Steve Anderson: 35:37 So I thought, well, what the heck? So here, this a PT student came and shadowed me for a day and a half and he went to meetings with me and he sat there when I was on the phone and he watched me get caught up. I mean, it was just, you know, he just hung out with me. And when he left he said, Oh, this was really great. I’m kind of thinking, God, I hope I didn’t bore him to death. And I got an email from him about six years later and he said, Hey, you remember me, I followed you in whatever. And he says, I just wanted you to know that that day and a half set me on my course roots and my career and now I’m doing this and now I’m doing that. And so it had a huge impact on him. It was very gratifying and it made me feel really good, but I had no idea. So through his eyes, he saw things that I, you know, thought was mundane and day to day, but he saw things that he remembered and helped him, you know, find the career position that he wants. So that was a good story.
Karen Litzy: 36:38 Yeah. That’s great. Yeah. And again, like you said, it’s that external eyes and ears, you know, we often don’t see what others see and you never know who’s looking. You never know who’s listening and you never know who’s watching.
Steve Anderson: 36:50 Right.
Karen Litzy: 36:51 So what great examples.
Steve Anderson: 36:56 Yeah. And that’s another great point is when you are in a leadership role, people are looking and watching and everything you do and everything you say, matter. And, you shouldn’t take it lightly. You shouldn’t be afraid of it, but you should realize that you probably have a lot more influence than you realize. And so recognizing that and being aware of that and trying to make that message better, benefits everyone in life.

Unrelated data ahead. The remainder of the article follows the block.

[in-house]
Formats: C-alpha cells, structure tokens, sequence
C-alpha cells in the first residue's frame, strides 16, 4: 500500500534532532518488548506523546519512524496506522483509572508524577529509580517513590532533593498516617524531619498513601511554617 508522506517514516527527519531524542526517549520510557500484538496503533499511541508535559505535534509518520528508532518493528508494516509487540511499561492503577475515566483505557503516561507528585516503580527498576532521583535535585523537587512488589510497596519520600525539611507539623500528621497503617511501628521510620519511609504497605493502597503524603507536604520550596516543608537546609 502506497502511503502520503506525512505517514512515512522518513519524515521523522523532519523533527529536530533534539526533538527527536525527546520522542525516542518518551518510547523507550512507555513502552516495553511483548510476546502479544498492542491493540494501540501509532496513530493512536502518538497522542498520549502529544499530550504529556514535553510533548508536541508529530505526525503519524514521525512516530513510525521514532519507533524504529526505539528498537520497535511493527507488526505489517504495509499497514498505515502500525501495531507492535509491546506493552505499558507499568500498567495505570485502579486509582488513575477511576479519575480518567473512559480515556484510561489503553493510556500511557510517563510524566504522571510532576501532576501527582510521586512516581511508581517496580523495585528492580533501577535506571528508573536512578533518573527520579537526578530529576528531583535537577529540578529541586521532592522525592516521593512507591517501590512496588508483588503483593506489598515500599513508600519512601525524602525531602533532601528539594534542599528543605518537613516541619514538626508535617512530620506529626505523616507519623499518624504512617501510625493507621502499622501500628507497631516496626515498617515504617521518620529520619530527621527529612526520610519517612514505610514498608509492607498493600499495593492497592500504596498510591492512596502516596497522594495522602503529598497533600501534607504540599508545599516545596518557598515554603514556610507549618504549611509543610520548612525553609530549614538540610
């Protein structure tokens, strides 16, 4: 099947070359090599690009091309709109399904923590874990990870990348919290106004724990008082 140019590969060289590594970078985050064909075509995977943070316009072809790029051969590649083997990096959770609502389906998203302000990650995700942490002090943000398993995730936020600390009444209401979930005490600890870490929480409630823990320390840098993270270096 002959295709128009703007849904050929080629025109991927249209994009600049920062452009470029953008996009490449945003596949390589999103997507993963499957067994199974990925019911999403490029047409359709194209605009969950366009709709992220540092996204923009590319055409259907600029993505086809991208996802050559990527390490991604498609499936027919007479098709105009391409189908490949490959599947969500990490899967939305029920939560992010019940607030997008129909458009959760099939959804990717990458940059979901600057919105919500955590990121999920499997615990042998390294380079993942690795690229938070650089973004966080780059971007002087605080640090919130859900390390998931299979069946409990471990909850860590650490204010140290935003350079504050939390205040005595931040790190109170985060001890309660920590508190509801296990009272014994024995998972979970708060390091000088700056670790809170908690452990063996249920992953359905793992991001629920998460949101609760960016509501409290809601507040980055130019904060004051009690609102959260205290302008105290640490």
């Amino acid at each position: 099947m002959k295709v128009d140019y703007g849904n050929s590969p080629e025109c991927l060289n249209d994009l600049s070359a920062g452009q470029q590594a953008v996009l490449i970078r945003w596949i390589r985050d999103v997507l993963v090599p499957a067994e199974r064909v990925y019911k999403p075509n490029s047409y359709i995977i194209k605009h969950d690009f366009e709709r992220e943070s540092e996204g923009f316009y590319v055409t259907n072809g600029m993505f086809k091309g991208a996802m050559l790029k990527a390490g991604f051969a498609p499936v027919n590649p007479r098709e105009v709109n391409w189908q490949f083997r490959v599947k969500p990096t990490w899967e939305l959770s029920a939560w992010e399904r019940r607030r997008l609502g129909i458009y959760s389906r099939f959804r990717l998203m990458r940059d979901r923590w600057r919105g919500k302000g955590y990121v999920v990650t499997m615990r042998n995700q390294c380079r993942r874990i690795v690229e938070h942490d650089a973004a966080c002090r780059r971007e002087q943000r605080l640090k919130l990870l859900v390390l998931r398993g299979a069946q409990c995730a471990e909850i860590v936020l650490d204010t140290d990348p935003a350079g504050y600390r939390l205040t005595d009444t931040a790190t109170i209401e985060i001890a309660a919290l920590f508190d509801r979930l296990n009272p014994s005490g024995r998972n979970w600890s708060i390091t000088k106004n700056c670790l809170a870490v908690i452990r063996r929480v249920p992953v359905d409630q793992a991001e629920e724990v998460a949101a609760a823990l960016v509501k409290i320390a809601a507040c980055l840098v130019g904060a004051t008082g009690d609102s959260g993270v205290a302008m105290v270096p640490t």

Karen Litzy: 37:26 Yeah, totally. And now before we kind of wrap things up here, I have a question that I ask everyone and that’s knowing where you are now in your life and in your career. What advice would you give to yourself as a new grad right out of physical therapy school? So pretend you’re coaching yourself back in the day.
Steve Anderson: 37:52 You know, I told this story earlier because I remember it like it was yesterday and I came out of school. I wanted to be, this good, you know, manual physical therapist as I could possibly be. And so I was doing a lot of extra study and study group work and so on. And I can remember driving home from one of those sessions, I was probably about two or probably two years out of school. And I remember almost becoming overwhelmed with how can I possibly be as good as I want to be, an understand all this information and hone my skills and see the diagnosis and so on, how I was just overwhelmed with it. And, so I look back and I got through it somehow, but I would have loved to have had a coach then or a mentor that said, no, you’re doing exactly what you should do.
Steve Anderson: 38:52 You’re working on your craft, you’re putting in the time and effort and then you just have to go step by step, day by day. As I said earlier, because I would never imagined I would someday be the CEO of a large private practice physical therapy company. It just had never entered my mind at that stage in my career. So instead of being overwhelmed with, you know, this knowledge I have to get in whatever, I just need to start my journey, keep going and keep, keep moving and putting in the time and effort and where I end up in or I evolve into, I may not be able to predict, but I just know, I just know it’s going to be something exciting and fun. And as long as I make the right decisions along that journey, I can reach a level I would have never imagined I could reach. And I do see that in new professionals today and they’re struggling with that, you know, a few years out of school. And so my advice to them as it would have been to myself is just keep moving forward, step by step. Take some risks, find some things that resonate and excites you and don’t be afraid to try them and see where it leads.
Karen Litzy: 40:15 Great advice. And now before we go, let’s first talk about your podcast and then where people can find you. So talk about the podcast.